To most Americans, freedom and independence are the highest possible cultural values, followed by self-reliance and pride. If you've grown up in the United States, the idea that individualism isn't a universal value may even be shocking. And yet not everyone shares the American sense of the independent self. In fact, in many cultures, the sense of self is inextricable from the family, group, and surrounding society.
Stanford psychologist Hazel Rose Markus explains:
"We take the view of culture as something that people do rather than something that people have. If you change the cultural system, you can change the self that goes with it. You get a different selfway, you get a different self."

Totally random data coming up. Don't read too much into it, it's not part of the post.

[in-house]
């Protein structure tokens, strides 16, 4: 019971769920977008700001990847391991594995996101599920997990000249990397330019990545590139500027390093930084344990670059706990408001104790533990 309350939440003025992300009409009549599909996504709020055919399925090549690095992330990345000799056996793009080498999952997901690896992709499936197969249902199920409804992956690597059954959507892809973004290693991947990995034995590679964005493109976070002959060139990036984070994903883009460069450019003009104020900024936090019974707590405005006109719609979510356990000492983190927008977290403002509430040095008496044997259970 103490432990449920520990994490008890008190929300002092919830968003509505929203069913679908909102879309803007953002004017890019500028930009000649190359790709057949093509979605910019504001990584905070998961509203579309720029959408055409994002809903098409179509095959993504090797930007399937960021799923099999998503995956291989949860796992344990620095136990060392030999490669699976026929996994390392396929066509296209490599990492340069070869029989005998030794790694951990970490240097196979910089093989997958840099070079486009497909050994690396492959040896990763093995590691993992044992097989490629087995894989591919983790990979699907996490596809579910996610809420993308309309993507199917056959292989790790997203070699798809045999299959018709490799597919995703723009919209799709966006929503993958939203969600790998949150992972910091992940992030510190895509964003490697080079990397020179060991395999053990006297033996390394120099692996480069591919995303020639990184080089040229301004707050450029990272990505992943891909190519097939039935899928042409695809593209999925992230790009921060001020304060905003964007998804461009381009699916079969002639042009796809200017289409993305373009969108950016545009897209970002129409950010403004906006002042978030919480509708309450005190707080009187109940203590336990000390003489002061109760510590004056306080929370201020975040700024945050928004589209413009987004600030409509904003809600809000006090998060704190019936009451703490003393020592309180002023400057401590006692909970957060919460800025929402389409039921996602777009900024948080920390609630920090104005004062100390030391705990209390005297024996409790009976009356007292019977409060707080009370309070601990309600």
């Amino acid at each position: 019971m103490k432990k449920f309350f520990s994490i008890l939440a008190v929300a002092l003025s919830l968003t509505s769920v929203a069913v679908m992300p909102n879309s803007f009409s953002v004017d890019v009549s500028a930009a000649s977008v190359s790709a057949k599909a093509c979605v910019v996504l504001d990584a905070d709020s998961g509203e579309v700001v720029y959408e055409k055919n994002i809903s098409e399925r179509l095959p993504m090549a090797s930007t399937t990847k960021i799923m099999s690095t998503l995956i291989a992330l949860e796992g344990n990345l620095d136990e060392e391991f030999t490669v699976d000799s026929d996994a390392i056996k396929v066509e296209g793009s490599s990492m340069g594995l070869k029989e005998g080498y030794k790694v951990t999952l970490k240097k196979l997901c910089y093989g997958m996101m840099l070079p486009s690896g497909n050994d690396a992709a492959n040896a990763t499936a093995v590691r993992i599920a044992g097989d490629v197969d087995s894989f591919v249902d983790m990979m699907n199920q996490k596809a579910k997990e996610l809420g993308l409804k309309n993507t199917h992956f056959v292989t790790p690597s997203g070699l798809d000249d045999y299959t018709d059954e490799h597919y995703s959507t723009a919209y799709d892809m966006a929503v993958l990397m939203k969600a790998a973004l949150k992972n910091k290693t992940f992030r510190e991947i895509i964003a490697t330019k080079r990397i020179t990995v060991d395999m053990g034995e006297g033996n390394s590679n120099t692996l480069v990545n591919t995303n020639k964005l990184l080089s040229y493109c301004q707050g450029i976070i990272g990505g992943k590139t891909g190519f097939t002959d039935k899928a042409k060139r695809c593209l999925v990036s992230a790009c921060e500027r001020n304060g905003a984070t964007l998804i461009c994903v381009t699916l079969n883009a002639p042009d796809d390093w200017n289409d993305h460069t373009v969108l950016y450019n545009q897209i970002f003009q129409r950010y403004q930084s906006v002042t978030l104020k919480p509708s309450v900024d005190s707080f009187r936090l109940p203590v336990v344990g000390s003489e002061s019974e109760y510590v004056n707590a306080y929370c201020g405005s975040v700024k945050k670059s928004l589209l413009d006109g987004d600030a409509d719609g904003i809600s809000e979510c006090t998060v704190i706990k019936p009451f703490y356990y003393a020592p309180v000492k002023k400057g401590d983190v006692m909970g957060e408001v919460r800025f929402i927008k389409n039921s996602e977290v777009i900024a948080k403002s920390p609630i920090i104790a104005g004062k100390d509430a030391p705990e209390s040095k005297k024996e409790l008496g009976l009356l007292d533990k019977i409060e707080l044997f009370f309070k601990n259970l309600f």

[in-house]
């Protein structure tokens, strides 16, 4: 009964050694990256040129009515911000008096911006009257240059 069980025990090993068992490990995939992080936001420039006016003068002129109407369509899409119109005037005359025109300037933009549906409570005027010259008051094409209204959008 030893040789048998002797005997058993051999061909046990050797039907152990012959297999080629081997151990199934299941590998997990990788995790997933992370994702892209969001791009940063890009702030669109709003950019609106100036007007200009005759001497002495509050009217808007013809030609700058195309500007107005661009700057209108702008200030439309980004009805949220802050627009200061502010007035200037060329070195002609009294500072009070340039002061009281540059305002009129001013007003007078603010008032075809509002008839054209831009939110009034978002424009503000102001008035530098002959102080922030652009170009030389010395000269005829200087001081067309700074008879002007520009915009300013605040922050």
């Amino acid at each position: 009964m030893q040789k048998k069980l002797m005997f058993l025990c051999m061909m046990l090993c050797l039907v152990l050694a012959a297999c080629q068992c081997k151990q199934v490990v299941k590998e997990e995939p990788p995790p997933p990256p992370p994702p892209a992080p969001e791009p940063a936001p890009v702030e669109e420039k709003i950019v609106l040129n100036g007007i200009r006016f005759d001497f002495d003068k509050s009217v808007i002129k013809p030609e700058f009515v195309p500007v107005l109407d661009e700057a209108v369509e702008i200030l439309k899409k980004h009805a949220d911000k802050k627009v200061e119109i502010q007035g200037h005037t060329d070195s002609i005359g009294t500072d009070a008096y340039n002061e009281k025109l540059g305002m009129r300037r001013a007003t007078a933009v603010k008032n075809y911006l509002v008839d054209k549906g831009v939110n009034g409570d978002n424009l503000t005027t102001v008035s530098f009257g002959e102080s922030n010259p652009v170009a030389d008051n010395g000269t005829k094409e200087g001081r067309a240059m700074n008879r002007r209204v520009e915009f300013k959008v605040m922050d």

Much psychological research in the past has assumed that every person worldwide develops a sense of autonomous self in one way or another, but Markus' work shows that this isn't exactly the case. In fact, our cultures shape even our unconscious thinking. In her experiments, she has found, for example, in giving students a creativity test, American students who were told they did well tried to solve more of the problems, while those told they did poorly lost interest.
Conversely, Japanese students who were told they did poorly were the ones who continued to work. She concludes that the interdependent self concept of the Japanese students led them to work hard in order to measure up to a standard, while the independent self concept of the American students reacted to a sense of pride and desire to stand out.
Markus notes that the entire American experience—our political system, our media, the ways in which we raise our children—is predicated upon this model of the independent self. Individualism, it turns out, is something we do.
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photo by matthew griffiths